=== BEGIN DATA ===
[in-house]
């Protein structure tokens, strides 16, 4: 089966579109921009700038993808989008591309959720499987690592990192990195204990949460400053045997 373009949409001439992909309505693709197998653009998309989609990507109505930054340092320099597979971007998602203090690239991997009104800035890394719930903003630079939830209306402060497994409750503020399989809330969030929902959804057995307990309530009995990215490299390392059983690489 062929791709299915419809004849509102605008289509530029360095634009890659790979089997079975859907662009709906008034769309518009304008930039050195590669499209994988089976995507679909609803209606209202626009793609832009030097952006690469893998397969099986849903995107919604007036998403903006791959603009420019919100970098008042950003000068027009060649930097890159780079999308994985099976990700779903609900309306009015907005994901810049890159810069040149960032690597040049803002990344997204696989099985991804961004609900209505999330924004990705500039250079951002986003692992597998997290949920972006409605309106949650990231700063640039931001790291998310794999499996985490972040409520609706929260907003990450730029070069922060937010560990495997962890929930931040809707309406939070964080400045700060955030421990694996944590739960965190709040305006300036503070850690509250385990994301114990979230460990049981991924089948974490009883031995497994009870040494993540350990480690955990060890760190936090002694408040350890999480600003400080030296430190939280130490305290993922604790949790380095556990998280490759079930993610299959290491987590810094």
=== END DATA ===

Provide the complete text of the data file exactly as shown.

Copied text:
[in-house]
């Protein structure tokens, strides 16, 4: 089966579109921009700038993808989008591309959720499987690592990192990195204990949460400053045997 373009949409001439992909309505693709197998653009998309989609990507109505930054340092320099597979971007998602203090690239991997009104800035890394719930903003630079939830209306402060497994409750503020399989809330969030929902959804057995307990309530009995990215490299390392059983690489 062929791709299915419809004849509102605008289509530029360095634009890659790979089997079975859907662009709906008034769309518009304008930039050195590669499209994988089976995507679909609803209606209202626009793609832009030097952006690469893998397969099986849903995107919604007036998403903006791959603009420019919100970098008042950003000068027009060649930097890159780079999308994985099976990700779903609900309306009015907005994901810049890159810069040149960032690597040049803002990344997204696989099985991804961004609900209505999330924004990705500039250079951002986003692992597998997290949920972006409605309106949650990231700063640039931001790291998310794999499996985490972040409520609706929260907003990450730029070069922060937010560990495997962890929930931040809707309406939070964080400045700060955030421990694996944590739960965190709040305006300036503070850690509250385990994301114990979230460990049981991924089948974490009883031995497994009870040494993540350990480690955990060890760190936090002694408040350890999480600003400080030296430190939280130490305290993922604790949790380095556990998280490759079930993610299959290491987590810094």